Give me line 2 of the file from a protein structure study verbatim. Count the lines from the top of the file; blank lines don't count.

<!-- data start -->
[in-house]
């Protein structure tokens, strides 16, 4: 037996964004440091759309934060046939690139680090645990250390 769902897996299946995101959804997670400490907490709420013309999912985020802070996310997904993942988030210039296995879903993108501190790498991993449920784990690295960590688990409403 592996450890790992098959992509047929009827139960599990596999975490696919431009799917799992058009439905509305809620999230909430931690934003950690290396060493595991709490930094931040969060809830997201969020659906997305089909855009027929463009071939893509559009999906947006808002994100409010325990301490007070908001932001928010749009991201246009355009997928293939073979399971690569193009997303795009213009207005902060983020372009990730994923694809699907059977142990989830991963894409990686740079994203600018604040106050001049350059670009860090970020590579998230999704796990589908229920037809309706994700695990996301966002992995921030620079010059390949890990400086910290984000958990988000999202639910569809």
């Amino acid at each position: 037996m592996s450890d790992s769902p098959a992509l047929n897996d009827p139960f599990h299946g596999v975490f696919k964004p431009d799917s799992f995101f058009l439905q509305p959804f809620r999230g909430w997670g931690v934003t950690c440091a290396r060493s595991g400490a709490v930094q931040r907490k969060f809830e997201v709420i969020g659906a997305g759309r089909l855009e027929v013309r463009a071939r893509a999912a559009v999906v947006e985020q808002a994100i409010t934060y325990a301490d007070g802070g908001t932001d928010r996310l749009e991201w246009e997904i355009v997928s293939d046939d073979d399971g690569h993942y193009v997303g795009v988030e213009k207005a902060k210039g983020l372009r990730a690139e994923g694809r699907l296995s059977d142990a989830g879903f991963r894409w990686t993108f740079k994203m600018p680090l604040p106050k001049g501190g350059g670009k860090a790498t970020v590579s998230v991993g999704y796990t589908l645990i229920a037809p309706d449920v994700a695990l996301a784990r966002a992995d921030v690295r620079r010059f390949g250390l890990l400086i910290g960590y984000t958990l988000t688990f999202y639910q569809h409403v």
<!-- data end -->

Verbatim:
């Protein structure tokens, strides 16, 4: 037996964004440091759309934060046939690139680090645990250390 769902897996299946995101959804997670400490907490709420013309999912985020802070996310997904993942988030210039296995879903993108501190790498991993449920784990690295960590688990409403 592996450890790992098959992509047929009827139960599990596999975490696919431009799917799992058009439905509305809620999230909430931690934003950690290396060493595991709490930094931040969060809830997201969020659906997305089909855009027929463009071939893509559009999906947006808002994100409010325990301490007070908001932001928010749009991201246009355009997928293939073979399971690569193009997303795009213009207005902060983020372009990730994923694809699907059977142990989830991963894409990686740079994203600018604040106050001049350059670009860090970020590579998230999704796990589908229920037809309706994700695990996301966002992995921030620079010059390949890990400086910290984000958990988000999202639910569809």